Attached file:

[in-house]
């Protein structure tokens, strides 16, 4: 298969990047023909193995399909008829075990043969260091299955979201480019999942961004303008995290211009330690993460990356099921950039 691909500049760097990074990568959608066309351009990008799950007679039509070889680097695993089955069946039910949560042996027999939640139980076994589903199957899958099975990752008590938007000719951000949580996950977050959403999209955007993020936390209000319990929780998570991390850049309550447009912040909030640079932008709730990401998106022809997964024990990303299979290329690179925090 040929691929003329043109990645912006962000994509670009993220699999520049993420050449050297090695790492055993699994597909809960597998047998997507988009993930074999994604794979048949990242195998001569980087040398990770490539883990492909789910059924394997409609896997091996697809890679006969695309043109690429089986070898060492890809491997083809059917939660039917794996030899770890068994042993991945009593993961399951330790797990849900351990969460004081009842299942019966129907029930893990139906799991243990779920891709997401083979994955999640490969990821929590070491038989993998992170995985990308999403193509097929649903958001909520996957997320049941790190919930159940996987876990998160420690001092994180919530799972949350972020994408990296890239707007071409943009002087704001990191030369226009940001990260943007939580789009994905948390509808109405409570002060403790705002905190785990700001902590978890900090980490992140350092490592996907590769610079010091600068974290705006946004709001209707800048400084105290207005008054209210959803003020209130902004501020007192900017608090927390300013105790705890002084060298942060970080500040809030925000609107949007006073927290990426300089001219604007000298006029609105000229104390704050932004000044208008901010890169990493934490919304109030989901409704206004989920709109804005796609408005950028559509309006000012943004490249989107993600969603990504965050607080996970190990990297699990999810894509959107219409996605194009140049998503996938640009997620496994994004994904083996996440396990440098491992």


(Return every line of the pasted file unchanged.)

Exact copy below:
[in-house]
């Protein structure tokens, strides 16, 4: 298969990047023909193995399909008829075990043969260091299955979201480019999942961004303008995290211009330690993460990356099921950039 691909500049760097990074990568959608066309351009990008799950007679039509070889680097695993089955069946039910949560042996027999939640139980076994589903199957899958099975990752008590938007000719951000949580996950977050959403999209955007993020936390209000319990929780998570991390850049309550447009912040909030640079932008709730990401998106022809997964024990990303299979290329690179925090 040929691929003329043109990645912006962000994509670009993220699999520049993420050449050297090695790492055993699994597909809960597998047998997507988009993930074999994604794979048949990242195998001569980087040398990770490539883990492909789910059924394997409609896997091996697809890679006969695309043109690429089986070898060492890809491997083809059917939660039917794996030899770890068994042993991945009593993961399951330790797990849900351990969460004081009842299942019966129907029930893990139906799991243990779920891709997401083979994955999640490969990821929590070491038989993998992170995985990308999403193509097929649903958001909520996957997320049941790190919930159940996987876990998160420690001092994180919530799972949350972020994408990296890239707007071409943009002087704001990191030369226009940001990260943007939580789009994905948390509808109405409570002060403790705002905190785990700001902590978890900090980490992140350092490592996907590769610079010091600068974290705006946004709001209707800048400084105290207005008054209210959803003020209130902004501020007192900017608090927390300013105790705890002084060298942060970080500040809030925000609107949007006073927290990426300089001219604007000298006029609105000229104390704050932004000044208008901010890169990493934490919304109030989901409704206004989920709109804005796609408005950028559509309006000012943004490249989107993600969603990504965050607080996970190990990297699990999810894509959107219409996605194009140049998503996938640009997620496994994004994904083996996440396990440098491992």